Let's say someone told me that he was from a particular country, can I say "I like there." to that person to mean "I like that place."? Also, can I say "I like here." to mean that I like the place I'm at?

I'm wondering if we can say these in American English because there is a difference between BE and AE in terms of the usage of "there" in those kind of sentences as far as I know. For example, from what I heard, British people don't say sentences like "I visited there." while Americans can say it.

2 Answers 2


The circumstances under which you can say I like here and I like there are very narrow, when here and there are your choices and you are turning the words into ad hoc labels for the two locations:

For this part of the show, you can stand here or there.
-- I like here.

If we are referring to the ambience of a place, we say I like it here or I like it there as Lambie says in his answer.

The reason for this is that these words are deictic, referring to more than a mere location: they refer to the location from a certain perspective, usually the speaker's, and so owing to that complexity they do not serve as complements of like.

  • I don't think it's a good idea to mix apples and oranges.
    – Lambie
    Oct 28, 2018 at 20:23
  • Thanks. So, to exactly mean that I like a place, I have to say sentences like "I like that place/this place.", "I like that country/this country.", "I like that park/this park" etc. I cannot say "I like there/here". It's both grammatically and idiomatically wrong based on what you said. Okay. Btw, I think "I like it there" would be weird if I have never been to the place I'm referring to. For example Australia seems like a nice country to me, but I wouldn't say "I like it there" referring to Australia since I've never been there. But you are saying "I like there" is also wrong. Oct 28, 2018 at 20:37
  • So if I'm talking about Australia, I can say "I like that place" or "I like that country", but I cannot say "I like there". This is what I understood from the answers I received here. Oct 28, 2018 at 20:37
  • @Fire and Ice: You are correct: it in "I like it there" refers to something in your experience and so to say those words of a place implies that you've been there, and if you haven't been there, it would be an odd thing to say.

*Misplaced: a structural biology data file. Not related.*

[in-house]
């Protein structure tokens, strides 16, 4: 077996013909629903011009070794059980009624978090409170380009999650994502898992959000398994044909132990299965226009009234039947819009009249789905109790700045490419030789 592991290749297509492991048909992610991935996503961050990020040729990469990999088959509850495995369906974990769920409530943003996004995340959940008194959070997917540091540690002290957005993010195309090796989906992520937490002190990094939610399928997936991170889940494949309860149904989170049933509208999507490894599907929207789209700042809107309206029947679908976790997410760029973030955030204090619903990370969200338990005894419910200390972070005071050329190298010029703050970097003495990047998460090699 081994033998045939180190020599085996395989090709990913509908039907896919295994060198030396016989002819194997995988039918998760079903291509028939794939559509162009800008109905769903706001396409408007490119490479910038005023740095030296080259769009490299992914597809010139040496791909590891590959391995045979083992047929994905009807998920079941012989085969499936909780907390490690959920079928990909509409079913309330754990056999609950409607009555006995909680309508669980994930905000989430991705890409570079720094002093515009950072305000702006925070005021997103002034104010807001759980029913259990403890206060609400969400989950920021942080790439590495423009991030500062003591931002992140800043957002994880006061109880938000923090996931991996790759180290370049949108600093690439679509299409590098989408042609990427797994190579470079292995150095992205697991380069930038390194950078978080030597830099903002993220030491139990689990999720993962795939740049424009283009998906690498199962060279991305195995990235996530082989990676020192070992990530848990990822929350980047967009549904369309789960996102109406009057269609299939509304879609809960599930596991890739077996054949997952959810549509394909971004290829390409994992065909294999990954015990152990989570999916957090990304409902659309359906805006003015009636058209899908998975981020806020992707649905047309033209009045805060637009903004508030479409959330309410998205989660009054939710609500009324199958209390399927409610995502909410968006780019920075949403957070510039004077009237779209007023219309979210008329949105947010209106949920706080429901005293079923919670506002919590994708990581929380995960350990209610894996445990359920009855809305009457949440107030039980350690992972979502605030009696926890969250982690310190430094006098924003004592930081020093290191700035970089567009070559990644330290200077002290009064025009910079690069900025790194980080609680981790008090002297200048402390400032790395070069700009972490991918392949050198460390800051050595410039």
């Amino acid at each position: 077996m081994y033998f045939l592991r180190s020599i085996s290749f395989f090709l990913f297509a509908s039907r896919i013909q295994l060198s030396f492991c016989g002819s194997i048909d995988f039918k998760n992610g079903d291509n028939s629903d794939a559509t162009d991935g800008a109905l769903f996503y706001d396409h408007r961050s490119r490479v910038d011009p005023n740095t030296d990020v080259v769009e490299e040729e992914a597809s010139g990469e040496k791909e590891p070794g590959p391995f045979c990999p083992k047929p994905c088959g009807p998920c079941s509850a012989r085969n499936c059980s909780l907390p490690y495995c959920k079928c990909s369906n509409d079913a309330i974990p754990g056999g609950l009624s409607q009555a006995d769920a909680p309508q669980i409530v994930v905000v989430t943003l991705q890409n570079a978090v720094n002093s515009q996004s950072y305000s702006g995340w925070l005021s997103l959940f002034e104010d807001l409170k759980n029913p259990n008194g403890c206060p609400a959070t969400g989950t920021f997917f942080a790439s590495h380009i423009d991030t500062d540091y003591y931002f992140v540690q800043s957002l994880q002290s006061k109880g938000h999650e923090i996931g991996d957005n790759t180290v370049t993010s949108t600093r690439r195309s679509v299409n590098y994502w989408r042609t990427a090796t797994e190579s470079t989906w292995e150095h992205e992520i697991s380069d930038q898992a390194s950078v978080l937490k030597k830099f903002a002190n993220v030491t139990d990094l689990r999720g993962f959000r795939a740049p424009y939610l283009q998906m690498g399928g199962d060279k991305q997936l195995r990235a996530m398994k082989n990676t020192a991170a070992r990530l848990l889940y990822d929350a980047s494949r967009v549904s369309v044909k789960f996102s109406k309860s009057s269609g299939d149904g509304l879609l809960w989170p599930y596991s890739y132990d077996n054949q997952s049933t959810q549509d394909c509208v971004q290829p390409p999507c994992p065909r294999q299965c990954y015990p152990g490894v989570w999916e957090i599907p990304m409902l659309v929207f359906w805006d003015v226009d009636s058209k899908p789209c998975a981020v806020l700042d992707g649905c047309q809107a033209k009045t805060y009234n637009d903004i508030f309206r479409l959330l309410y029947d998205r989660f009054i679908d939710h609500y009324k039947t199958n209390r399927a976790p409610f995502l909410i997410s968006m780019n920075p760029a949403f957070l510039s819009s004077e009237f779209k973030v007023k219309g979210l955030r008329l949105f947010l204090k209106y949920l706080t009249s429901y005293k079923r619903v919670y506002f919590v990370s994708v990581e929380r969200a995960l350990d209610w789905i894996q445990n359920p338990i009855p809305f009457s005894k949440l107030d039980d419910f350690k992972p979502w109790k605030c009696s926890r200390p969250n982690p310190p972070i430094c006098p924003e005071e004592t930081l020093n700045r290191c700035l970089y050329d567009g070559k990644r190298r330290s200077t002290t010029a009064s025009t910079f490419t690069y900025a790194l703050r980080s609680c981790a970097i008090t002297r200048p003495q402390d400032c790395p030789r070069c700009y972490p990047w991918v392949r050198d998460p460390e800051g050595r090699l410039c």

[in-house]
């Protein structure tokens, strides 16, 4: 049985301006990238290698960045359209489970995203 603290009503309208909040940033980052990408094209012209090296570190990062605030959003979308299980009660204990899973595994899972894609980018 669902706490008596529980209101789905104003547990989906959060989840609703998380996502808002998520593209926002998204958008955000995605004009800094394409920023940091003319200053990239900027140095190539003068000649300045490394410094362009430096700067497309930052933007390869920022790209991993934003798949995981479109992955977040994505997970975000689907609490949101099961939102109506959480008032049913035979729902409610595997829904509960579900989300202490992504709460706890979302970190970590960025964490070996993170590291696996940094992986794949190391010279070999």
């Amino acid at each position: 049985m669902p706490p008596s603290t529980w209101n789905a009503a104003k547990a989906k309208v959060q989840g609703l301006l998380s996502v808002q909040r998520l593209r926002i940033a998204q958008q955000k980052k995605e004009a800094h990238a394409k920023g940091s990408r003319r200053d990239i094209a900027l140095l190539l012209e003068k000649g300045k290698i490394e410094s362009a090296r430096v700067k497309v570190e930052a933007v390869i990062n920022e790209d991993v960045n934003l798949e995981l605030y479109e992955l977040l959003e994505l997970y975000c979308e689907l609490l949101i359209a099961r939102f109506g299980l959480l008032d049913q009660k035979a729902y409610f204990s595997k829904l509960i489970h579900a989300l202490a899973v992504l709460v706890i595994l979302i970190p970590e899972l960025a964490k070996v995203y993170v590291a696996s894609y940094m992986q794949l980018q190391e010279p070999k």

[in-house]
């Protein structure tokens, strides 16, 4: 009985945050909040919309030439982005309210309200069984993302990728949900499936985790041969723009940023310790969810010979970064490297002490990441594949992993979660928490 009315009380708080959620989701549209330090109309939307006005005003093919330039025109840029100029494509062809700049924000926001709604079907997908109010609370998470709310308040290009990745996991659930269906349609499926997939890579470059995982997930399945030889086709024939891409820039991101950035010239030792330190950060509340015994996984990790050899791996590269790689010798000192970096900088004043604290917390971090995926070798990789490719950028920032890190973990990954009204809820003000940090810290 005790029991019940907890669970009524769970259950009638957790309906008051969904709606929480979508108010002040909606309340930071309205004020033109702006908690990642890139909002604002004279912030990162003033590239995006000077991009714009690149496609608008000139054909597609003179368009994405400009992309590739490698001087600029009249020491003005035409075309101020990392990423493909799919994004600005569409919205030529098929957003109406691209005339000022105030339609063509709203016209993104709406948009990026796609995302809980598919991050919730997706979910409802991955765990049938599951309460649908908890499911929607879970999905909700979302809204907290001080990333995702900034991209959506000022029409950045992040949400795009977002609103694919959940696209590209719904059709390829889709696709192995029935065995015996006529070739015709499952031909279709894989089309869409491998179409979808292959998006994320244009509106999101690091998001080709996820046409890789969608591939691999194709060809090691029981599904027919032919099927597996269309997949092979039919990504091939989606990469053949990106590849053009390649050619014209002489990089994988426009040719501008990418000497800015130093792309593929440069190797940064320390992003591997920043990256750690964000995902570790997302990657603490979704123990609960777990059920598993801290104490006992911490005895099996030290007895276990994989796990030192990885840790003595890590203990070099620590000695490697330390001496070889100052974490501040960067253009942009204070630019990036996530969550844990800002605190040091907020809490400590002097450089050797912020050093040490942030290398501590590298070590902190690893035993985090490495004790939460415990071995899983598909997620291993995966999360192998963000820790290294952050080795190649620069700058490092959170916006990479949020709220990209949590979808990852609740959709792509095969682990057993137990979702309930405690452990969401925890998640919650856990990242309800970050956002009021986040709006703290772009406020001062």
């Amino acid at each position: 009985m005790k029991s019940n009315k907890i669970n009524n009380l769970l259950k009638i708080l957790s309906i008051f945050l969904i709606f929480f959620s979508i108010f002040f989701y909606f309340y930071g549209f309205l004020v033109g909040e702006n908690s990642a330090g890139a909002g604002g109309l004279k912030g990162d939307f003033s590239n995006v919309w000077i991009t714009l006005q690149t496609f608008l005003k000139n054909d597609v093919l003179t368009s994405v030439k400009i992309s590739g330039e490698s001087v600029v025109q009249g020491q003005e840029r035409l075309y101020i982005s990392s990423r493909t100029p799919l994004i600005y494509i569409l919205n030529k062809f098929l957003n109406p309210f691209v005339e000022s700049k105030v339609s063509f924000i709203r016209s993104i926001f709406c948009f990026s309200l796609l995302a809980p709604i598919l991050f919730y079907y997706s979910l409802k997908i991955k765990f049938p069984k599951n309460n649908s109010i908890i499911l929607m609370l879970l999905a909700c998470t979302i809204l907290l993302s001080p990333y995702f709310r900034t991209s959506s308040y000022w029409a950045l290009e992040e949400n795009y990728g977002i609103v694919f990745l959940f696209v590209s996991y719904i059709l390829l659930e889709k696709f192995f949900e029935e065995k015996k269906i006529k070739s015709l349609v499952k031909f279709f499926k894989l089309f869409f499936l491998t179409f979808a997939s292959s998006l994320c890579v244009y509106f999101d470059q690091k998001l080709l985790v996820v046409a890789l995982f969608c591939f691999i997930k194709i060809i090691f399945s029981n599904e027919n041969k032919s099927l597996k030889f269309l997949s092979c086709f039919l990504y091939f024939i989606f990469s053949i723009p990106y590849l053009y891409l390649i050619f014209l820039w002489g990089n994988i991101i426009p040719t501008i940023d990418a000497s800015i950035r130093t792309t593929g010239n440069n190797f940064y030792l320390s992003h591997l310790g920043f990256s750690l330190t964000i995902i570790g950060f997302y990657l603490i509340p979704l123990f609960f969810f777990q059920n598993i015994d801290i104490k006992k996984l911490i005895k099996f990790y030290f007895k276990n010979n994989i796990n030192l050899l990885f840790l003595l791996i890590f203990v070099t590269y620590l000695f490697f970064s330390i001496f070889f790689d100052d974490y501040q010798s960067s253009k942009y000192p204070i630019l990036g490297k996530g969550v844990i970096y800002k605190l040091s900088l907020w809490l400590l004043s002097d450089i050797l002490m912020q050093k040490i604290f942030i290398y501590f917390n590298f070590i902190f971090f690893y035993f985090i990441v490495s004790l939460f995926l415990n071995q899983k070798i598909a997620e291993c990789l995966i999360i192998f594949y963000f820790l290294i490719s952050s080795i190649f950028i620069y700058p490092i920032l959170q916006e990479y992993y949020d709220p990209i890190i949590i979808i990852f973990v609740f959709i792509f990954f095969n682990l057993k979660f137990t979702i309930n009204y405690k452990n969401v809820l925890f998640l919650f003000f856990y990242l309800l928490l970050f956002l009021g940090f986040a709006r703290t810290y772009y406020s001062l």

– TimR
    Oct 29, 2018 at 11:55

This is not an AmE or BrE issue at all.

In English, we say:

I like it here. or I like it there. to mean: I like being or living in some place.

If you are in the place (city, town, area, region, country, etc.), you say: I like it here. If you are not, you say: I like it there.

This is basically idiomatic. The it stands for: living or being in a place.

Also, yes, in English, we say: I visited a place [city, town, region, country) and also say,for example, for that (tourism): I went to [some place] last year.

There is nothing wrong with saying "visit a place" (visit here or there) in English and again, there is no difference between AmE and BrE.

[the verb like has to be followed by an object (verb or object) unless it is being used with the function word to.]

I like being/living here. = I like it here. I like being/living there.= I like it there.

It replaces the implied being or living.

I like playing piano. I like it. Playing piano. If I say: "I like it here" that means: I like playing piano here. [in this place].

Visit cannot be followed by anything but a place or a noun that stands for it: I visit here [noun] every year. I visit there [noun] every year. I visit it [the city, noun] every year.

like can be followed by a verb = I like living or being here. being or living here or there can be replaced by just it but you must keep here or there, otherwise the meaning changes.

  • Thank you. There is probably a difference between the American usage and the British usage though. Look at this one please: forum.wordreference.com/threads/… Also I didn't say the usages of "visit a place" are different. I said the usages of "visit there" were different. Oct 28, 2018 at 19:08
  • Please edit your answer. I didn't say anything about "visit a place". I said "visit there". Oct 28, 2018 at 19:17
  • 2
    @FireandIce Your link is just one random comment on some forum without any supporting evidence. I can't imagine why it's uncommon in all the many dialects of BrE to say "I visited there" as it's a perfectly ordinary sentence. It's possible they prefer a different verb like "traveled", or "went to", but that has nothing to do with "there".
    – Andrew
    Oct 28, 2018 at 19:27
  • @Andrew Why can't we say "I like there/here" instead of "I like that place/this place" while we can say "I visit there/here" instead of "I visit that place/this place"? This is what I can't understand. Oct 28, 2018 at 19:32
  • 1
    @FireandIce Also note that there is a huge difference between "less common" and "not used at all." I am very certain that "I visited there" is used by people in the UK, whatever its percentage of colloquial usage may or may not be. Oct 28, 2018 at 20:10

You must log in to answer this question.

Not the answer you're looking for? Browse other questions tagged .